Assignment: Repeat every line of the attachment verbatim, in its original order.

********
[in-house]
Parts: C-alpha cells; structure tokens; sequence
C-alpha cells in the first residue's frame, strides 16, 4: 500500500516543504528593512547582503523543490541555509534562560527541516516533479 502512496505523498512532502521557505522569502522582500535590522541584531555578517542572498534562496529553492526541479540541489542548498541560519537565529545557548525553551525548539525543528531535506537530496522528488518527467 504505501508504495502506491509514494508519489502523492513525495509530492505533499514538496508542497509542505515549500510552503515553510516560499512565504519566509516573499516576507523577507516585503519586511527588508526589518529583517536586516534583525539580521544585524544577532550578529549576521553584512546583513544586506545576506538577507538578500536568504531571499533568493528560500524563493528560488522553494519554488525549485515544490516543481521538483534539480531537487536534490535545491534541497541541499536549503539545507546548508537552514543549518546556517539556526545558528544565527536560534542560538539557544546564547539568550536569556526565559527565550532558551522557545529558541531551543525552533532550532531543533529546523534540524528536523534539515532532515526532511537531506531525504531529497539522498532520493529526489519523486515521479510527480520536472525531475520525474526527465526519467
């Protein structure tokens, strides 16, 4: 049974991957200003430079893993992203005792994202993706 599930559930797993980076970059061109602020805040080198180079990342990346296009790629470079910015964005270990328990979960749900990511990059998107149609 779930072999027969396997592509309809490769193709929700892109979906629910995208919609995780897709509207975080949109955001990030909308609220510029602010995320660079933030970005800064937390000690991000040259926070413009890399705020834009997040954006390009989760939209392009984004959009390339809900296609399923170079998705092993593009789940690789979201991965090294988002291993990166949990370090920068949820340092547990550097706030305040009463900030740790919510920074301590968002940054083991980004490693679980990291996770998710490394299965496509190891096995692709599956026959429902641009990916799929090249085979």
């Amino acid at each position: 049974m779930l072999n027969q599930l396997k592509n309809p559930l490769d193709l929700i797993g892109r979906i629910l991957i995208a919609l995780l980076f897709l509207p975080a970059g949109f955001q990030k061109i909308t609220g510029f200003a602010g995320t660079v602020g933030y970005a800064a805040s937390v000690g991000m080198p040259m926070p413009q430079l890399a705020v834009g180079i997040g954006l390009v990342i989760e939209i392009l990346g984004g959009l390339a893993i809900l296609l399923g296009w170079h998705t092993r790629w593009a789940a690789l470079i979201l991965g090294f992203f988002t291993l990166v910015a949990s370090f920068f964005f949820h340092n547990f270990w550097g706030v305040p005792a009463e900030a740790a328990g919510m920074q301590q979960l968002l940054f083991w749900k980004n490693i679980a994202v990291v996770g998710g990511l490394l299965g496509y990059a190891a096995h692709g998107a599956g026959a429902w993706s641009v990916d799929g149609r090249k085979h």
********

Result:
[in-house]
Parts: C-alpha cells; structure tokens; sequence
C-alpha cells in the first residue's frame, strides 16, 4: 500500500516543504528593512547582503523543490541555509534562560527541516516533479 502512496505523498512532502521557505522569502522582500535590522541584531555578517542572498534562496529553492526541479540541489542548498541560519537565529545557548525553551525548539525543528531535506537530496522528488518527467 504505501508504495502506491509514494508519489502523492513525495509530492505533499514538496508542497509542505515549500510552503515553510516560499512565504519566509516573499516576507523577507516585503519586511527588508526589518529583517536586516534583525539580521544585524544577532550578529549576521553584512546583513544586506545576506538577507538578500536568504531571499533568493528560500524563493528560488522553494519554488525549485515544490516543481521538483534539480531537487536534490535545491534541497541541499536549503539545507546548508537552514543549518546556517539556526545558528544565527536560534542560538539557544546564547539568550536569556526565559527565550532558551522557545529558541531551543525552533532550532531543533529546523534540524528536523534539515532532515526532511537531506531525504531529497539522498532520493529526489519523486515521479510527480520536472525531475520525474526527465526519467
């Protein structure tokens, strides 16, 4: 049974991957200003430079893993992203005792994202993706 599930559930797993980076970059061109602020805040080198180079990342990346296009790629470079910015964005270990328990979960749900990511990059998107149609 779930072999027969396997592509309809490769193709929700892109979906629910995208919609995780897709509207975080949109955001990030909308609220510029602010995320660079933030970005800064937390000690991000040259926070413009890399705020834009997040954006390009989760939209392009984004959009390339809900296609399923170079998705092993593009789940690789979201991965090294988002291993990166949990370090920068949820340092547990550097706030305040009463900030740790919510920074301590968002940054083991980004490693679980990291996770998710490394299965496509190891096995692709599956026959429902641009990916799929090249085979």
């Amino acid at each position: 049974m779930l072999n027969q599930l396997k592509n309809p559930l490769d193709l929700i797993g892109r979906i629910l991957i995208a919609l995780l980076f897709l509207p975080a970059g949109f955001q990030k061109i909308t609220g510029f200003a602010g995320t660079v602020g933030y970005a800064a805040s937390v000690g991000m080198p040259m926070p413009q430079l890399a705020v834009g180079i997040g954006l390009v990342i989760e939209i392009l990346g984004g959009l390339a893993i809900l296609l399923g296009w170079h998705t092993r790629w593009a789940a690789l470079i979201l991965g090294f992203f988002t291993l990166v910015a949990s370090f920068f964005f949820h340092n547990f270990w550097g706030v305040p005792a009463e900030a740790a328990g919510m920074q301590q979960l968002l940054f083991w749900k980004n490693i679980a994202v990291v996770g998710g990511l490394l299965g496509y990059a190891a096995h692709g998107a599956g026959a429902w993706s641009v990916d799929g149609r090249k085979h």